# Can we use Zener diode as battery low voltage cut off?

Suppose we have 150 watt and 300 watts portable photovoltaic system with 13.5V battery (50Ah) and we want the low voltage cut off point to be set at 10V.

Can we achieve this simply by using zener diode?

If yes, then how?

• More detail needed. Cut off what from what? Do you want the battery to stop supplying the load at 10v Battery Voltage? What are the battery specs and types? Aug 11, 2021 at 5:31
• You might want to help those less "up on all thing solar" by explaining that the low voltage disconnect (LVD) helps to protect against over-discharging. And many need to see schematics (I do.) At your level, 50 A, a relay is often used in conjunction with a voltage monitor. You should already know this, though most of us here may not. So you need to spend time educating others on the issue. And no, I don't think a zener diode is the approach. But I'm not interested in even attempting an answer when you haven't provided a well-researched and documented question. I'm ignorant, though. So FYI.
– jonk
Aug 11, 2021 at 6:33

Case# we have 150Watts & 300Watts portable PV System with 13.5v Battery (50Ah) and we want the low voltage cut off point to be set at 10v. Can we achieve this simply by using zener diode...?

No

If yes, then how...?

A zener doesn't make a good reference by itself, and it certainty can't control an output.

You could use a zener diode as part of a voltage reference circuit. You could then compare the battery voltage to the voltage reference and turn it off when it dropped below, using a relay or high-side MOSFET. But that's all rather more than 'a zener diode'.

Here's a circuit from a few years ago that does the job for a 12 V supply. original posts here . Alter the resistor divider values R2/3/4 to get a different threshold voltage. With the on/off buttons, it also doubles as the load switch. It uses the voltage referencing function of the TLV431 to set the output trip voltage. It uses M1 and IC1 in a 'thyristor' configuration to form the on/off memory.

simulate this circuit – Schematic created using CircuitLab

If we want to configure this circuit for a 10 V cutoff, then we'd choose components depending on how accurately we wanted it.

The main consideration is the reference voltage of the TLV431. That's nominally 1.240 V, but can be as far out as 1.194 to 1.286 V over temperature and for the lower grade versions.

We also need to make an allowance for the bias current, which is typically 150 nA, but can be as high as 300 nA. If we allow a 10 k impedance at R3, that means a typical offset of 1.5 mV due to bias current, insignificant compared with the possible variations in the reference voltage.

If we want to omit R4 and set R2/3 for the nominal 1.242 V (including the 2 mV for the bias current) at 10 V, then we need a resistor ratio of 8.758/1.242 = 7.0515:1. That can't be made from any two E24 values, but it's possible to use three resistors to get close. R3 = 10k, R2 = 70.515k = 68k + 2.4k gets within the 1% tolerance of typical resistors. You could fine tune the ratio further in testing by adding further resistors (small ones in series or large ones in shunt)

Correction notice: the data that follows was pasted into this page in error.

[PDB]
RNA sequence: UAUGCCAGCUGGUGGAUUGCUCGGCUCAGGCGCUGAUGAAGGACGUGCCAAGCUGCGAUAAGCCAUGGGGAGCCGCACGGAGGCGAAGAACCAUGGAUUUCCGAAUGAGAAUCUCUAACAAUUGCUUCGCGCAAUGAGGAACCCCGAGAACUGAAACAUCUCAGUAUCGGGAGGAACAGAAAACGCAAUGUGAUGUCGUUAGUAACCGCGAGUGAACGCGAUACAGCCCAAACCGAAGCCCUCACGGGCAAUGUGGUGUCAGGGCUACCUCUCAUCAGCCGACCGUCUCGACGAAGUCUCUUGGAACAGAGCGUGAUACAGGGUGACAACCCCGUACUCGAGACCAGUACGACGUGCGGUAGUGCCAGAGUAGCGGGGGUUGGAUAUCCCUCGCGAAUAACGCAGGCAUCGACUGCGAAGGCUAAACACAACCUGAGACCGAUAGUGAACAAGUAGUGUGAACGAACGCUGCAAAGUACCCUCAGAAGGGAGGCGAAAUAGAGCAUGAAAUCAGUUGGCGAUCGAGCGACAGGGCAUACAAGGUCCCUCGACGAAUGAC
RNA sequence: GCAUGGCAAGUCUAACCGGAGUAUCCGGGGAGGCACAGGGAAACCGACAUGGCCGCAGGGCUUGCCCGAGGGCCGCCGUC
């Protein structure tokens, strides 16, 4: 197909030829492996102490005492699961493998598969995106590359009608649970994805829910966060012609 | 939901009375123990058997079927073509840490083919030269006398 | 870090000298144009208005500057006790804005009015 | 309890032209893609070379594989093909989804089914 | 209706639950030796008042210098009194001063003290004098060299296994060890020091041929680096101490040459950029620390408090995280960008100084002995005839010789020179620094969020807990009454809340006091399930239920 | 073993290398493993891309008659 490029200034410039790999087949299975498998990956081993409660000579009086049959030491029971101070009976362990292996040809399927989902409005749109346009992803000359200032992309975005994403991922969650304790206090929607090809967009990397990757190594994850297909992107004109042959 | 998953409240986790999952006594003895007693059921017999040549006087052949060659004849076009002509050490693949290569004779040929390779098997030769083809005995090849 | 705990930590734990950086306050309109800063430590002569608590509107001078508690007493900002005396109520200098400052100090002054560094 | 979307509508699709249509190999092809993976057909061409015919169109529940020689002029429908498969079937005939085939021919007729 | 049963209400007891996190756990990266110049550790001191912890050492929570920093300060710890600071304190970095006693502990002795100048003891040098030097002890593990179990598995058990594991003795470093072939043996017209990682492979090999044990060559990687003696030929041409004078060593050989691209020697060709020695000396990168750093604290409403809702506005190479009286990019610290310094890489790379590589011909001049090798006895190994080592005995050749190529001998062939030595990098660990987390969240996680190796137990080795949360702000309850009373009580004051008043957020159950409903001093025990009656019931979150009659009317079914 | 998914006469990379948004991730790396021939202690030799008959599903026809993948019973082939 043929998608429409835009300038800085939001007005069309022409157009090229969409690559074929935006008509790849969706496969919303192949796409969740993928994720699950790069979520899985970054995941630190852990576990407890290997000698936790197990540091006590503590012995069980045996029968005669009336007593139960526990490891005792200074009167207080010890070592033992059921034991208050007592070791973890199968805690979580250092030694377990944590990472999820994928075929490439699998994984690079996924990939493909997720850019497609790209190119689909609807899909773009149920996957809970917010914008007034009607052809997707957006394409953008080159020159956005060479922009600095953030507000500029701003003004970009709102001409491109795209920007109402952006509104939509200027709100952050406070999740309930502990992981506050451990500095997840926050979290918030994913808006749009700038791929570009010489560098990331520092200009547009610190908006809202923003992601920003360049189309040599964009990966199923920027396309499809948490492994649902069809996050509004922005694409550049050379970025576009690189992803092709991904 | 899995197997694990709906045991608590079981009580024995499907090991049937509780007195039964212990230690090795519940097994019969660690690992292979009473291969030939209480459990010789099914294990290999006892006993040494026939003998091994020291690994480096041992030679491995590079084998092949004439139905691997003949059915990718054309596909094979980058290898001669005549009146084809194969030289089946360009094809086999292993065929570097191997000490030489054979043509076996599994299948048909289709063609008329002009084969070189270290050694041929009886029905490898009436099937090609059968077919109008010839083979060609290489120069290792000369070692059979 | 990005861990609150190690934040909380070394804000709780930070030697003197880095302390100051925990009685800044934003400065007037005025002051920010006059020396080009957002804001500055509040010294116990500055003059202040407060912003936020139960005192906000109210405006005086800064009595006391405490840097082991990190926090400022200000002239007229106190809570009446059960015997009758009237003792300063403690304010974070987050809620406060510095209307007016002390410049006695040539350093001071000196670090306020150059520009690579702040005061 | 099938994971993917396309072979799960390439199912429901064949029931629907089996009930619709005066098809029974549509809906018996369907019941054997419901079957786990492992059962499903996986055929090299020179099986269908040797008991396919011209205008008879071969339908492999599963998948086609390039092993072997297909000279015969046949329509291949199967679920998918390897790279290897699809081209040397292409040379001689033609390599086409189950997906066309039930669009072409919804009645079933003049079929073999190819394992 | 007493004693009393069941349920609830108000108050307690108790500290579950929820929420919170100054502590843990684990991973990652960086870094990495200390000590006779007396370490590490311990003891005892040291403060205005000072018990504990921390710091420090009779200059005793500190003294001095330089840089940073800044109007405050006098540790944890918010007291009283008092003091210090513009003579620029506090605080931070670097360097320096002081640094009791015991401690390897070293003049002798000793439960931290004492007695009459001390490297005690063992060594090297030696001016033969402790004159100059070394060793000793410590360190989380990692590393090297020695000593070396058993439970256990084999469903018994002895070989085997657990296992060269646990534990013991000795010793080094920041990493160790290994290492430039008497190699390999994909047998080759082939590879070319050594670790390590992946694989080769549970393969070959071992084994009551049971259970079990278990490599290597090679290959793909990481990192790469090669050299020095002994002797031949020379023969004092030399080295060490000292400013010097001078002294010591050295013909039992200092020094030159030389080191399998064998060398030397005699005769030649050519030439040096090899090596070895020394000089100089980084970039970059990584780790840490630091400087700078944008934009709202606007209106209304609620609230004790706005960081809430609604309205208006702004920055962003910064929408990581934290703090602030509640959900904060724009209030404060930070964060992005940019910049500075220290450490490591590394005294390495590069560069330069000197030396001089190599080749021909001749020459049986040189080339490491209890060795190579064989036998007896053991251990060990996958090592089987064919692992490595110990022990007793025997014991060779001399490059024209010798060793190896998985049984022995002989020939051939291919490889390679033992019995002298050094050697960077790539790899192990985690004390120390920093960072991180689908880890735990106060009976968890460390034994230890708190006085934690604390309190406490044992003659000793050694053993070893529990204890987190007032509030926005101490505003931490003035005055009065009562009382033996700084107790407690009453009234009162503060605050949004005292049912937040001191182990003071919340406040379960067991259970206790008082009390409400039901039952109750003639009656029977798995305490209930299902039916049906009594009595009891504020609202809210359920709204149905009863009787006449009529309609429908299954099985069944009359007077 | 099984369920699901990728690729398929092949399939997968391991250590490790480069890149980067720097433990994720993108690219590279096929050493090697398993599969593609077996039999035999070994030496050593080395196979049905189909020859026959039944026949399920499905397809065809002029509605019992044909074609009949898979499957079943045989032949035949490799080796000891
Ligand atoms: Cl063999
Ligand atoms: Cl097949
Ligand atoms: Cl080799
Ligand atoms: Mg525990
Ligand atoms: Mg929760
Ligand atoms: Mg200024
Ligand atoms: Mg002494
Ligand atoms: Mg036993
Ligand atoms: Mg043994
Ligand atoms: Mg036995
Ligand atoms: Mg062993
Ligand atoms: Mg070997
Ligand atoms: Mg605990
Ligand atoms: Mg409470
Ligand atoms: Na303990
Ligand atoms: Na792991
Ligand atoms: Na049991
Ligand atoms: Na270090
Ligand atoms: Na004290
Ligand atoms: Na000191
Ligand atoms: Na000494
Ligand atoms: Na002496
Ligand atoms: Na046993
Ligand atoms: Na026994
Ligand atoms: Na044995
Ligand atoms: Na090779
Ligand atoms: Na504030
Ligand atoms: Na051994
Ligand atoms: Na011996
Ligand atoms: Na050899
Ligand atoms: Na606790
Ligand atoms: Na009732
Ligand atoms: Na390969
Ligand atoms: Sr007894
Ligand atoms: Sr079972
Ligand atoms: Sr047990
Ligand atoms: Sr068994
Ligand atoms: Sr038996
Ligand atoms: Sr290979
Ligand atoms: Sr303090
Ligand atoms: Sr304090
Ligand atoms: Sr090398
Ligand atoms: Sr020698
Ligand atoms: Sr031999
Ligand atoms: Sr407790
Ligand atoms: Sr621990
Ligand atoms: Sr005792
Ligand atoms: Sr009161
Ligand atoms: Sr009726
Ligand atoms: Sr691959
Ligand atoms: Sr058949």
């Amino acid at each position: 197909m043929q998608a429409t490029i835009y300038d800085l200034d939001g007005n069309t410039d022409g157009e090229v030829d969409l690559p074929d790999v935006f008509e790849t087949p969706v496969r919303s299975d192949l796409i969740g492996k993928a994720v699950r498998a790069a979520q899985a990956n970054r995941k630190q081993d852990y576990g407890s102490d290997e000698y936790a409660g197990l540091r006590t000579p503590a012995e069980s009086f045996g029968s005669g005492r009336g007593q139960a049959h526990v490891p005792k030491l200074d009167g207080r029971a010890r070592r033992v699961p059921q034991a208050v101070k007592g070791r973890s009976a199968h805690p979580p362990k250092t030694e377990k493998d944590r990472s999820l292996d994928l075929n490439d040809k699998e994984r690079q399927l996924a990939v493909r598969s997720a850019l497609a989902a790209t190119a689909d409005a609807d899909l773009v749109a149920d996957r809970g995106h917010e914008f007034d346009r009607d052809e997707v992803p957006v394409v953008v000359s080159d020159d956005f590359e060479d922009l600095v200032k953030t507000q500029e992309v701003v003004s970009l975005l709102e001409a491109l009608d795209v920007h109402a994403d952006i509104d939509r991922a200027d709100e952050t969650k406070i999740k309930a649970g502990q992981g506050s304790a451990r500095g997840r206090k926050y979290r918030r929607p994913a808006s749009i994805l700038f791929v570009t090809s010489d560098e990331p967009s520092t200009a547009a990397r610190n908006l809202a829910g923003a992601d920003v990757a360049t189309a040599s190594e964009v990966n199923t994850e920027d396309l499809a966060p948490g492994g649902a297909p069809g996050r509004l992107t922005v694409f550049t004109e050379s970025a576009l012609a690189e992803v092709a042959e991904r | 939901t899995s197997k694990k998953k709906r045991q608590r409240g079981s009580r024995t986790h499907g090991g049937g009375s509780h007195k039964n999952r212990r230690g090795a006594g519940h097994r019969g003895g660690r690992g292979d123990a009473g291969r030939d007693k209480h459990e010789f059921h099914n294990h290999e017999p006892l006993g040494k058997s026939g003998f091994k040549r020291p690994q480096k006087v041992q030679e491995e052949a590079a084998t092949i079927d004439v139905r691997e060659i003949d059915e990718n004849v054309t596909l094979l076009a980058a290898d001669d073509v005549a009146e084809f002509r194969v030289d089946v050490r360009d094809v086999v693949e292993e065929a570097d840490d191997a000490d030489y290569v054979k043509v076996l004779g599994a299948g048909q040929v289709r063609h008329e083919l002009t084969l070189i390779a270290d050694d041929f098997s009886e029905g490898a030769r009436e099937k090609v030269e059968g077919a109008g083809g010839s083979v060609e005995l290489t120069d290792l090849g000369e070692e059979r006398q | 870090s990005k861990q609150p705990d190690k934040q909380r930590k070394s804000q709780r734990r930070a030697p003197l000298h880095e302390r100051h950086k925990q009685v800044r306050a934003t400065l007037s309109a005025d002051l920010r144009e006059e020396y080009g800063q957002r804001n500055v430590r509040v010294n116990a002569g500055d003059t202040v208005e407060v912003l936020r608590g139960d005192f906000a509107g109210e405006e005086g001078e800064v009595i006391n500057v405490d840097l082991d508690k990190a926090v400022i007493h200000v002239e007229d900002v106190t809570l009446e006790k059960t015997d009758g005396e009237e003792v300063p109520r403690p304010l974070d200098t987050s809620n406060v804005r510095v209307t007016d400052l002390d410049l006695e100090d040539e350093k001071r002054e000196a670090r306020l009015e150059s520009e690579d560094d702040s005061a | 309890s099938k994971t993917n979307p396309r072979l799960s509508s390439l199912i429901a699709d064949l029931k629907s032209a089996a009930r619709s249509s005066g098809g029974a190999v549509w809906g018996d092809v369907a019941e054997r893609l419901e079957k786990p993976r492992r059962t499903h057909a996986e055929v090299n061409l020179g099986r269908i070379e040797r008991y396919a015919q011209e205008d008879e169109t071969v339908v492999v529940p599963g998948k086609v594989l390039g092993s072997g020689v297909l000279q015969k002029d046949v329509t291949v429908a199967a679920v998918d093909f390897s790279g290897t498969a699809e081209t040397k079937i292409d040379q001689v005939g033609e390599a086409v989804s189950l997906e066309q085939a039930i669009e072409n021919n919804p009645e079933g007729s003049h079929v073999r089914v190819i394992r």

If you want to include R4 to adjust the +/- 50 mV tolerance of the TLV431, then we want at least 1.19 to 1.29 volts across R4. Use for instance R3 = 10k, R4 = 1k, and R2 = 72.5k, though given the adjustment, 75k will probably do. It's good policy to keep the adjustment range as small as possible. If you only have a large value adjustable resistor to hand, it's possible to reduce its range by putting a small value resistor across it to reduce the voltage available to it.

• What values of R2/3/4 do I need for 13.5V battery (50AH), to set the cut off point at 10V? Aug 23, 2021 at 11:57
• 0.5 watt or 1watt of R1/2/3/5/6 will be suitable...? what should be the wattage rating for R4 (Potentiometer) ? Aug 24, 2021 at 7:21
• @ihsan.duet11 The power dissipated in a resistor (in watts) is the voltage across it (in volts) times the current through it (in amps), which can also be written as V^2/R or I^2R. I'll leave those calculations as an exercise for you. A grasp of Ohm's Law through practice will be more valuable to you going forward than simply doing the calculations for you. It's good practice to use a resistor power rating of at least twice the expected dissipation. This allows you to pretty much ignore any ambient temperature effects that would have to be considered if less margin was used. Aug 24, 2021 at 8:27

You can use a Zener as a reference for a low-voltage cutoff. But Zeners are imprecise, temperature dependent, and may consume too much current from the source even in the cutoff state.

Not the best choice in my opinion. You will probably want a very low quiescent current reference and comparator set up to turn off a high-side p-channel MOSFET.

If you are trying to go to mass production and you need to keep BOM cost under control, it could be worth it to try to engineer something with the Zener reference. But for a one-off just use a fancy reference.

Doing a low voltage cutoff with an z-diode sounds the wrong direction.

1. The diode will begin to conduct "over" a specific threshold voltage.
2. The diode won't cut at your exactly needed voltage, it will slightly begin to conduct and produce heat over time.
3. If it cutoff, there is still a problem with the hysteresis. After the cutoff, your battery will remain without load and will overdrive the diode. That will lead in an on/off cycle for a while and stress you whole system.

There are cheap and easy voltage supervisor IC's which takes care of that kind of application with additional safety functionalities.